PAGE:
Pathological XPages Design

There is simply no way this is useful to anyone

Oh the HUMANITY!!!

I was having a discussion with some colleagues recently about the Design tab for XPages in IBM Domino Designer 9.0. This visual editor, while useful in certain limited situations, is also the source of any number of problems in Designer itself. The most important thing to know is that the visual rendering is highly responsive to everything happening elsewhere in Eclipse. For instance, if you’re typing a new URL as the source for an image on your Xpage, the visual editor is checking whether it can resolve the URL on *every keystroke,* even when those keys are being press while the cursor is in the Source pane.

Consequently, this means that the Design pane has a lot to do with bizarre Designer behavior, and if IBM allowed us to get rid of it and deal only with Source, then we could have a much more stable and performant XPages Designer experience. Of course, you can accomplish something similar by switching your default editor in Eclipse to use the standard XML editor for .xsp files, but then you’ll lose access to the Properties and Events views that show up for various Xpages components.

In the conversation, I made the assertion that for applications of any sophistication, the Design pane becomes useless, simply because it tries to present such an overwhelming amount of visual information. To illustrate this point, I have compiled a screen shot of the mobile.xsp design element from the Teamroom template in Domino 9. It’s over 8900 pixels long. I cannot imagine any circumstance in which navigating a design of 8900 pixels would be useful. Maybe if the editor had very good zoom in/out controls, but the Xpages editor clearly doesn’t.

This is a visual representation of an XML tree that creates an enormous amount of work for the CPU with a result that seems somewhat less than useful. I can accept that there’s some learning curve for Xpages that this visual editor helps with. But that curve, while steep, is also short. And once a developer has climbed it (in about 30-60 days) they really should be able to turn off this needless burden on the performance and stability of their IDE. Just a right-click on the Design tab and a “hide Design tab from XPages editor” would be sufficient to trigger a disconnection from the text editor to the visual editor.

Alternatively, we could get a new editor that extends the standard XML editor (including it’s “design” pane) but also binds to the property editors that we see in normal Xpages. Thanks for reading!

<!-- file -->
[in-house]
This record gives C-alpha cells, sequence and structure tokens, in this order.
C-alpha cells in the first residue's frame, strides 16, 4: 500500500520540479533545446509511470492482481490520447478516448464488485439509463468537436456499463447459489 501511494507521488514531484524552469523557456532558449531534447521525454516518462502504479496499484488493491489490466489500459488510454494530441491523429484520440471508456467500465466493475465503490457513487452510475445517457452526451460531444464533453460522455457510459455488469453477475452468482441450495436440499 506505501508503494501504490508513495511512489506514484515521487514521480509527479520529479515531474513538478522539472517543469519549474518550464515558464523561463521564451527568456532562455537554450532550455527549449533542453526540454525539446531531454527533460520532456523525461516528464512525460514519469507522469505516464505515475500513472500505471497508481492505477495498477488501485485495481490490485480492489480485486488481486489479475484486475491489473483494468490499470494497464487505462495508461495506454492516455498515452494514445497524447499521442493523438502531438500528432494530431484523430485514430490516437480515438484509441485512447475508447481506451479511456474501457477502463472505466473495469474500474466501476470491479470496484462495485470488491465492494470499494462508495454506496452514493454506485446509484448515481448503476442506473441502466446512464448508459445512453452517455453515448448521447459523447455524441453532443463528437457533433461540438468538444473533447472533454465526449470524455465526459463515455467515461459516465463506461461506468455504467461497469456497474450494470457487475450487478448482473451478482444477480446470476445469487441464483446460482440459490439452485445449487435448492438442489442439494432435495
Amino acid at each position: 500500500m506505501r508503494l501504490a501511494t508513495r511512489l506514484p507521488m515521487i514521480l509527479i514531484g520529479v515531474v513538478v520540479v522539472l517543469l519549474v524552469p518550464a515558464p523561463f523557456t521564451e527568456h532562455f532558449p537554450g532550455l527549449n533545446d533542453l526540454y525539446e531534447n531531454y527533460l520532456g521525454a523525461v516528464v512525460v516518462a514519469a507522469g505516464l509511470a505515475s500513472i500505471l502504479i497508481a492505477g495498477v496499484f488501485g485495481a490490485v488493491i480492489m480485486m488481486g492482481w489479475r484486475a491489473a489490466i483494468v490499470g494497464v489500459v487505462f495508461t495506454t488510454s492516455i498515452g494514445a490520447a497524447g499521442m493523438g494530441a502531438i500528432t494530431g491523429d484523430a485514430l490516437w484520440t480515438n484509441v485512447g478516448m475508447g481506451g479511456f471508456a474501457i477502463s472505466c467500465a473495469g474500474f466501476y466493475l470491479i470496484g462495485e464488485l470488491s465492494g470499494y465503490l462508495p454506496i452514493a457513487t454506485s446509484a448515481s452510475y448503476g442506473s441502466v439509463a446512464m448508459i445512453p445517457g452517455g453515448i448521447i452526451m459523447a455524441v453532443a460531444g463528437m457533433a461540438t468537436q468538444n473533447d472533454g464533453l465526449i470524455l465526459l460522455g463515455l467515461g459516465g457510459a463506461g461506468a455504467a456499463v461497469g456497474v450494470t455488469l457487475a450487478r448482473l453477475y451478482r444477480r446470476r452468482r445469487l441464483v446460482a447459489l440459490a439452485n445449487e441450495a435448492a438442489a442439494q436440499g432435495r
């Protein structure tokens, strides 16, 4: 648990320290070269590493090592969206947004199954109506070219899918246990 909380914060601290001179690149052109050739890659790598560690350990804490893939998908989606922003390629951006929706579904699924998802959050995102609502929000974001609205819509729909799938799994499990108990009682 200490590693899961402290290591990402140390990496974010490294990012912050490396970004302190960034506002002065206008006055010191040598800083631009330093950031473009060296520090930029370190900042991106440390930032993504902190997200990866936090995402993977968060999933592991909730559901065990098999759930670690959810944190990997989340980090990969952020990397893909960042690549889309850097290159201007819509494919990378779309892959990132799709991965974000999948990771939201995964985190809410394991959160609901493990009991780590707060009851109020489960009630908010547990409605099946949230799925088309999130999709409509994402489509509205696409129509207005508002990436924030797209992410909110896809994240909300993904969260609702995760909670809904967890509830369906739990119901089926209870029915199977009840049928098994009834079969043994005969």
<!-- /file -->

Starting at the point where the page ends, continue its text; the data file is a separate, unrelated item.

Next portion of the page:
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5 comments on “Pathological XPages Design
  1. Ironically, despite how hard it tries to keep both tabs in sync, it frequently fails, causing code to be simply lost unless you’re paying close enough attention to the Source tab to notice the disconnect, copy the ghost code, close the editor, open it again, and paste it where it ought be. Furthermore, even when the code is correct, the visualization is often a misrepresentation of the actual component tree. I have a mantra when mentoring developers… to paraphrase Obi-Wan Kenobi: “the Design tab can deceive you; don’t trust it.” Developers coming primarily from a non-Domino background take that mantra to heart quite rapidly. They know that WYSIWYG has always been a crappy way to write good web apps. Domino developers, however, have relied for so long on the visual editors for forms (and subforms), views, and pages — since the only structural alternative was to hand-edit DXL, which they were warned for years was dangerous — so it’s typically instinctive to treat the Design tab as the primary development context, and the Source as merely an approximate representation of the page structure. The moment you realize that this is precisely the opposite of the truth, “you’ve taken your first step into a larger world”.

  2. Mark Hughes says:

    makes you wonder if these are the reasons Microsoft dropped the design pane from Sharepoint Designer

  3. Bruce Lill says:

    Editing XML source is soooo 90’s
    There are times the designer page can help find an error such as a misplaced tag. It would be nice if they made it a manual refresh instead of automatically.

    I find the outline is somewhat useless especially when you have HTML tags on the page. If it worked correctly and should all tags, then it would make it easier to edit the source.

    At least make DDE faster, easier to find errors and a real context sensitive help like Notes had.

  4. MarkyRoden says:

    Could this be simple and easily solved with an option for “computed custom control” like we had for computed subForm – it would indicate it was there – but not “load and draw” anything?

Take the red pill.

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